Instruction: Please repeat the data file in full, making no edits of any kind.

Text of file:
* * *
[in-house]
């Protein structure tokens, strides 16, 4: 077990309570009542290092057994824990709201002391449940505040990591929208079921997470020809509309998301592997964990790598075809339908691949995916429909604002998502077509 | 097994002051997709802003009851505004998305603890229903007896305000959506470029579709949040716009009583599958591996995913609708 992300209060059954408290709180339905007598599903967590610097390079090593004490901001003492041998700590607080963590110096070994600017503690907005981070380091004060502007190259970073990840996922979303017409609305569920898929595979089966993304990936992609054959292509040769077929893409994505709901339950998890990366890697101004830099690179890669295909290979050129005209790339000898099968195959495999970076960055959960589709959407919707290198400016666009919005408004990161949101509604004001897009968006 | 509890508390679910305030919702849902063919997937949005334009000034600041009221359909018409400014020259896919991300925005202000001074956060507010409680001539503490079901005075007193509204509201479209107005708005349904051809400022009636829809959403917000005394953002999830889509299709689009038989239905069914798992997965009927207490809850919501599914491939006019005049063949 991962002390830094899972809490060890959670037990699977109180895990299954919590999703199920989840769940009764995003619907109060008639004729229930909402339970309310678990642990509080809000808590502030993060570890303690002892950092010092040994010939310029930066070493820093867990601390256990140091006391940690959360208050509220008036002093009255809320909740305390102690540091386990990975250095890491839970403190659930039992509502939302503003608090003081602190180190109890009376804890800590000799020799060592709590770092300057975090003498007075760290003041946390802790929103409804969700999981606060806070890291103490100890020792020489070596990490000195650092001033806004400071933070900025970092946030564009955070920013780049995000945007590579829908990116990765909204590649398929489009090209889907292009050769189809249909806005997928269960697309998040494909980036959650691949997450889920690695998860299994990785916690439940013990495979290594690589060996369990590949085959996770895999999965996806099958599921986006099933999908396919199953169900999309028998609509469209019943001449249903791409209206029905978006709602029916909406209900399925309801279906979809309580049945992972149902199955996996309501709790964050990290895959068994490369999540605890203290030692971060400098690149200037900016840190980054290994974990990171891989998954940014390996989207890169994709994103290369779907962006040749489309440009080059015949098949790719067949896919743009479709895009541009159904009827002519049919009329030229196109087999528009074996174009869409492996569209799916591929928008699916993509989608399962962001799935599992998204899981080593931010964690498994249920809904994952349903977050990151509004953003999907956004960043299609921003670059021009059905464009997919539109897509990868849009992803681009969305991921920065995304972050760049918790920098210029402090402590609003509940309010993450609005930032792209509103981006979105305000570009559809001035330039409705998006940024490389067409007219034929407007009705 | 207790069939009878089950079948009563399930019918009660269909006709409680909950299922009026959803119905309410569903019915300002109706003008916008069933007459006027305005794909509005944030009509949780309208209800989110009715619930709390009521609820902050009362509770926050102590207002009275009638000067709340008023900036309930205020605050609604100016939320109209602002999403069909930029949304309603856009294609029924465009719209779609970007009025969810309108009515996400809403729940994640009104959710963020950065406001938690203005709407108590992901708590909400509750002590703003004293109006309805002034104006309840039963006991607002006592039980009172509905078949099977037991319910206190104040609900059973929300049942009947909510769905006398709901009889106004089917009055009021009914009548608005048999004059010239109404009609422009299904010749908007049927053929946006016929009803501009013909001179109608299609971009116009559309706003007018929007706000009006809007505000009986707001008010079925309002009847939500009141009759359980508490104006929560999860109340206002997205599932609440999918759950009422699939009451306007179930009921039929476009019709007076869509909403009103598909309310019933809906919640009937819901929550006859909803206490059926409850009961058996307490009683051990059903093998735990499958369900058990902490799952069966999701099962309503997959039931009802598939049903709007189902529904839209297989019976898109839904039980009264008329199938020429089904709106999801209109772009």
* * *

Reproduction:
[in-house]
């Protein structure tokens, strides 16, 4: 077990309570009542290092057994824990709201002391449940505040990591929208079921997470020809509309998301592997964990790598075809339908691949995916429909604002998502077509 | 097994002051997709802003009851505004998305603890229903007896305000959506470029579709949040716009009583599958591996995913609708 992300209060059954408290709180339905007598599903967590610097390079090593004490901001003492041998700590607080963590110096070994600017503690907005981070380091004060502007190259970073990840996922979303017409609305569920898929595979089966993304990936992609054959292509040769077929893409994505709901339950998890990366890697101004830099690179890669295909290979050129005209790339000898099968195959495999970076960055959960589709959407919707290198400016666009919005408004990161949101509604004001897009968006 | 509890508390679910305030919702849902063919997937949005334009000034600041009221359909018409400014020259896919991300925005202000001074956060507010409680001539503490079901005075007193509204509201479209107005708005349904051809400022009636829809959403917000005394953002999830889509299709689009038989239905069914798992997965009927207490809850919501599914491939006019005049063949 991962002390830094899972809490060890959670037990699977109180895990299954919590999703199920989840769940009764995003619907109060008639004729229930909402339970309310678990642990509080809000808590502030993060570890303690002892950092010092040994010939310029930066070493820093867990601390256990140091006391940690959360208050509220008036002093009255809320909740305390102690540091386990990975250095890491839970403190659930039992509502939302503003608090003081602190180190109890009376804890800590000799020799060592709590770092300057975090003498007075760290003041946390802790929103409804969700999981606060806070890291103490100890020792020489070596990490000195650092001033806004400071933070900025970092946030564009955070920013780049995000945007590579829908990116990765909204590649398929489009090209889907292009050769189809249909806005997928269960697309998040494909980036959650691949997450889920690695998860299994990785916690439940013990495979290594690589060996369990590949085959996770895999999965996806099958599921986006099933999908396919199953169900999309028998609509469209019943001449249903791409209206029905978006709602029916909406209900399925309801279906979809309580049945992972149902199955996996309501709790964050990290895959068994490369999540605890203290030692971060400098690149200037900016840190980054290994974990990171891989998954940014390996989207890169994709994103290369779907962006040749489309440009080059015949098949790719067949896919743009479709895009541009159904009827002519049919009329030229196109087999528009074996174009869409492996569209799916591929928008699916993509989608399962962001799935599992998204899981080593931010964690498994249920809904994952349903977050990151509004953003999907956004960043299609921003670059021009059905464009997919539109897509990868849009992803681009969305991921920065995304972050760049918790920098210029402090402590609003509940309010993450609005930032792209509103981006979105305000570009559809001035330039409705998006940024490389067409007219034929407007009705 | 207790069939009878089950079948009563399930019918009660269909006709409680909950299922009026959803119905309410569903019915300002109706003008916008069933007459006027305005794909509005944030009509949780309208209800989110009715619930709390009521609820902050009362509770926050102590207002009275009638000067709340008023900036309930205020605050609604100016939320109209602002999403069909930029949304309603856009294609029924465009719209779609970007009025969810309108009515996400809403729940994640009104959710963020950065406001938690203005709407108590992901708590909400509750002590703003004293109006309805002034104006309840039963006991607002006592039980009172509905078949099977037991319910206190104040609900059973929300049942009947909510769905006398709901009889106004089917009055009021009914009548608005048999004059010239109404009609422009299904010749908007049927053929946006016929009803501009013909001179109608299609971009116009559309706003007018929007706000009006809007505000009986707001008010079925309002009847939500009141009759359980508490104006929560999860109340206002997205599932609440999918759950009422699939009451306007179930009921039929476009019709007076869509909403009103598909309310019933809906919640009937819901929550006859909803206490059926409850009961058996307490009683051990059903093998735990499958369900058990902490799952069966999701099962309503997959039931009802598939049903709007189902529904839209297989019976898109839904039980009264008329199938020429089904709106999801209109772009």